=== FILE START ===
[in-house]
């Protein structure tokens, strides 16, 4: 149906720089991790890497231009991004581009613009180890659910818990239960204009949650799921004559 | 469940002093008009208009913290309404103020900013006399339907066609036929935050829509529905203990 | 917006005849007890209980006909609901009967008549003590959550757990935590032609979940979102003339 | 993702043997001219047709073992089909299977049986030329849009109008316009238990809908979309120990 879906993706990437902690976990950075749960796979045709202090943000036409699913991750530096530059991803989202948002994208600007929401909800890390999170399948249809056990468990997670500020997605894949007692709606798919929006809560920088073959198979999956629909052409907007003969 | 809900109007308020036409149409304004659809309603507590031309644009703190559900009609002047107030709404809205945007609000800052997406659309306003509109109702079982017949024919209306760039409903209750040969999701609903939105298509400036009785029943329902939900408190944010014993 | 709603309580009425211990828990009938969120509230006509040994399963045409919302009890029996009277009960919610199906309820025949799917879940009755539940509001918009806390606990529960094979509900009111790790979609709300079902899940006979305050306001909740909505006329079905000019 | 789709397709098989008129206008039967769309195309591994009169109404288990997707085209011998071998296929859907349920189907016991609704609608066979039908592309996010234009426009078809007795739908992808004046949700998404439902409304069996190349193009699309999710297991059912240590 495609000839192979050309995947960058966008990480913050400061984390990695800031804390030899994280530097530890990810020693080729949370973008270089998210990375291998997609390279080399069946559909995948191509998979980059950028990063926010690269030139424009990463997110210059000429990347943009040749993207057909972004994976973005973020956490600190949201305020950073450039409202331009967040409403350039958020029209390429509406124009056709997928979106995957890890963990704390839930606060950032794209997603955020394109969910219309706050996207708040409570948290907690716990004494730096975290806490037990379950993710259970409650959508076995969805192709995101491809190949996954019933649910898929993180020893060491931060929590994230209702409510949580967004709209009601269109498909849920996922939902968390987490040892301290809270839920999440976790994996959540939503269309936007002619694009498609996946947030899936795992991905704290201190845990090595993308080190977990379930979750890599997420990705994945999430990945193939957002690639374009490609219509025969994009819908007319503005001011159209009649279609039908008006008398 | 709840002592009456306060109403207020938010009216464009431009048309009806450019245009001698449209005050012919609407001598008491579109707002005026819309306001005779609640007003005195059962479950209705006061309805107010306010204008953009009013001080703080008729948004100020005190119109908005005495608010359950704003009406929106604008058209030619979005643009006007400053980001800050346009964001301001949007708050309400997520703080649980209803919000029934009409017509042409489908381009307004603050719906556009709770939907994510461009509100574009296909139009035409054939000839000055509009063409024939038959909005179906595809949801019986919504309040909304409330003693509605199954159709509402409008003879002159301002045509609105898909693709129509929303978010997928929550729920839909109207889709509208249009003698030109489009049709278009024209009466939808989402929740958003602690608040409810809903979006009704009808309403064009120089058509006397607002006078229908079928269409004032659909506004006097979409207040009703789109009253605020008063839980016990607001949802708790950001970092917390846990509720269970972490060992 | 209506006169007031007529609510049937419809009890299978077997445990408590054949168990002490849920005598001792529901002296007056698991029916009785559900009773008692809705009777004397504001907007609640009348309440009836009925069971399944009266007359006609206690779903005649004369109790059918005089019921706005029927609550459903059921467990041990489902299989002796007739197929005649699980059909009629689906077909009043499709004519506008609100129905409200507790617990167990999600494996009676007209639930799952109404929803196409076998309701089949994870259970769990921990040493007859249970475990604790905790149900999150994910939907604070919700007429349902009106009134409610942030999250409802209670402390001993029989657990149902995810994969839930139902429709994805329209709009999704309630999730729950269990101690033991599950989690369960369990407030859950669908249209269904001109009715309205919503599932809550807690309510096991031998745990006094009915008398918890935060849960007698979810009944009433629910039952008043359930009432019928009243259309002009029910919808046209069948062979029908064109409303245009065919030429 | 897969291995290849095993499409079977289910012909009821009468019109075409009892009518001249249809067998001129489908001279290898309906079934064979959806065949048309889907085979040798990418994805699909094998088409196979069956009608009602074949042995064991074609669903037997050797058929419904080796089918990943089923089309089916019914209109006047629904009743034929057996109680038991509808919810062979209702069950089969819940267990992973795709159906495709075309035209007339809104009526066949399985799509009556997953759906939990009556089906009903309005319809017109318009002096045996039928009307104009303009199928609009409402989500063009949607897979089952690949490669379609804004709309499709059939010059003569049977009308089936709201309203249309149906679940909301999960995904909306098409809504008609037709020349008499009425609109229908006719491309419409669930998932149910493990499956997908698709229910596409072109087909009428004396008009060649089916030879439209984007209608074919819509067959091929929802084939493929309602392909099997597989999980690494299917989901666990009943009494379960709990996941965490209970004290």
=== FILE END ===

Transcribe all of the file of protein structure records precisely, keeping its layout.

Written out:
[in-house]
């Protein structure tokens, strides 16, 4: 149906720089991790890497231009991004581009613009180890659910818990239960204009949650799921004559 | 469940002093008009208009913290309404103020900013006399339907066609036929935050829509529905203990 | 917006005849007890209980006909609901009967008549003590959550757990935590032609979940979102003339 | 993702043997001219047709073992089909299977049986030329849009109008316009238990809908979309120990 879906993706990437902690976990950075749960796979045709202090943000036409699913991750530096530059991803989202948002994208600007929401909800890390999170399948249809056990468990997670500020997605894949007692709606798919929006809560920088073959198979999956629909052409907007003969 | 809900109007308020036409149409304004659809309603507590031309644009703190559900009609002047107030709404809205945007609000800052997406659309306003509109109702079982017949024919209306760039409903209750040969999701609903939105298509400036009785029943329902939900408190944010014993 | 709603309580009425211990828990009938969120509230006509040994399963045409919302009890029996009277009960919610199906309820025949799917879940009755539940509001918009806390606990529960094979509900009111790790979609709300079902899940006979305050306001909740909505006329079905000019 | 789709397709098989008129206008039967769309195309591994009169109404288990997707085209011998071998296929859907349920189907016991609704609608066979039908592309996010234009426009078809007795739908992808004046949700998404439902409304069996190349193009699309999710297991059912240590 495609000839192979050309995947960058966008990480913050400061984390990695800031804390030899994280530097530890990810020693080729949370973008270089998210990375291998997609390279080399069946559909995948191509998979980059950028990063926010690269030139424009990463997110210059000429990347943009040749993207057909972004994976973005973020956490600190949201305020950073450039409202331009967040409403350039958020029209390429509406124009056709997928979106995957890890963990704390839930606060950032794209997603955020394109969910219309706050996207708040409570948290907690716990004494730096975290806490037990379950993710259970409650959508076995969805192709995101491809190949996954019933649910898929993180020893060491931060929590994230209702409510949580967004709209009601269109498909849920996922939902968390987490040892301290809270839920999440976790994996959540939503269309936007002619694009498609996946947030899936795992991905704290201190845990090595993308080190977990379930979750890599997420990705994945999430990945193939957002690639374009490609219509025969994009819908007319503005001011159209009649279609039908008006008398 | 709840002592009456306060109403207020938010009216464009431009048309009806450019245009001698449209005050012919609407001598008491579109707002005026819309306001005779609640007003005195059962479950209705006061309805107010306010204008953009009013001080703080008729948004100020005190119109908005005495608010359950704003009406929106604008058209030619979005643009006007400053980001800050346009964001301001949007708050309400997520703080649980209803919000029934009409017509042409489908381009307004603050719906556009709770939907994510461009509100574009296909139009035409054939000839000055509009063409024939038959909005179906595809949801019986919504309040909304409330003693509605199954159709509402409008003879002159301002045509609105898909693709129509929303978010997928929550729920839909109207889709509208249009003698030109489009049709278009024209009466939808989402929740958003602690608040409810809903979006009704009808309403064009120089058509006397607002006078229908079928269409004032659909506004006097979409207040009703789109009253605020008063839980016990607001949802708790950001970092917390846990509720269970972490060992 | 209506006169007031007529609510049937419809009890299978077997445990408590054949168990002490849920005598001792529901002296007056698991029916009785559900009773008692809705009777004397504001907007609640009348309440009836009925069971399944009266007359006609206690779903005649004369109790059918005089019921706005029927609550459903059921467990041990489902299989002796007739197929005649699980059909009629689906077909009043499709004519506008609100129905409200507790617990167990999600494996009676007209639930799952109404929803196409076998309701089949994870259970769990921990040493007859249970475990604790905790149900999150994910939907604070919700007429349902009106009134409610942030999250409802209670402390001993029989657990149902995810994969839930139902429709994805329209709009999704309630999730729950269990101690033991599950989690369960369990407030859950669908249209269904001109009715309205919503599932809550807690309510096991031998745990006094009915008398918890935060849960007698979810009944009433629910039952008043359930009432019928009243259309002009029910919808046209069948062979029908064109409303245009065919030429 | 897969291995290849095993499409079977289910012909009821009468019109075409009892009518001249249809067998001129489908001279290898309906079934064979959806065949048309889907085979040798990418994805699909094998088409196979069956009608009602074949042995064991074609669903037997050797058929419904080796089918990943089923089309089916019914209109006047629904009743034929057996109680038991509808919810062979209702069950089969819940267990992973795709159906495709075309035209007339809104009526066949399985799509009556997953759906939990009556089906009903309005319809017109318009002096045996039928009307104009303009199928609009409402989500063009949607897979089952690949490669379609804004709309499709059939010059003569049977009308089936709201309203249309149906679940909301999960995904909306098409809504008609037709020349008499009425609109229908006719491309419409669930998932149910493990499956997908698709229910596409072109087909009428004396008009060649089916030879439209984007209608074919819509067959091929929802084939493929309602392909099997597989999980690494299917989901666990009943009494379960709990996941965490209970004290």